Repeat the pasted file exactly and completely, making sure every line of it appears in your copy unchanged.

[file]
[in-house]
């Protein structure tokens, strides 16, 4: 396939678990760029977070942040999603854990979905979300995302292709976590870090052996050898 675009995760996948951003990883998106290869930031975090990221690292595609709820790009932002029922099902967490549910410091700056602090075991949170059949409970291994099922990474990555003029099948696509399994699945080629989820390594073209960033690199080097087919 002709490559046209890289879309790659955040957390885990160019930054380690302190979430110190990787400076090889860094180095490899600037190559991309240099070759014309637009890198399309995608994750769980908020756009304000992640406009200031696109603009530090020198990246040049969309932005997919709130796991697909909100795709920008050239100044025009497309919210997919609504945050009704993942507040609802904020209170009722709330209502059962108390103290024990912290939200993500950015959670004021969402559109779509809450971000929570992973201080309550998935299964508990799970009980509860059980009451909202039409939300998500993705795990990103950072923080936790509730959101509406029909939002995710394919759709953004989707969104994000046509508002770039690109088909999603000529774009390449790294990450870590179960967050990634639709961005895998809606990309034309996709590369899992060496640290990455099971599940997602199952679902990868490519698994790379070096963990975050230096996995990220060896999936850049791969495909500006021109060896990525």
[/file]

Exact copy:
[in-house]
């Protein structure tokens, strides 16, 4: 396939678990760029977070942040999603854990979905979300995302292709976590870090052996050898 675009995760996948951003990883998106290869930031975090990221690292595609709820790009932002029922099902967490549910410091700056602090075991949170059949409970291994099922990474990555003029099948696509399994699945080629989820390594073209960033690199080097087919 002709490559046209890289879309790659955040957390885990160019930054380690302190979430110190990787400076090889860094180095490899600037190559991309240099070759014309637009890198399309995608994750769980908020756009304000992640406009200031696109603009530090020198990246040049969309932005997919709130796991697909909100795709920008050239100044025009497309919210997919609504945050009704993942507040609802904020209170009722709330209502059962108390103290024990912290939200993500950015959670004021969402559109779509809450971000929570992973201080309550998935299964508990799970009980509860059980009451909202039409939300998500993705795990990103950072923080936790509730959101509406029909939002995710394919759709953004989707969104994000046509508002770039690109088909999603000529774009390449790294990450870590179960967050990634639709961005895998809606990309034309996709590369899992060496640290990455099971599940997602199952679902990868490519698994790379070096963990975050230096996995990220060896999936850049791969495909500006021109060896990525």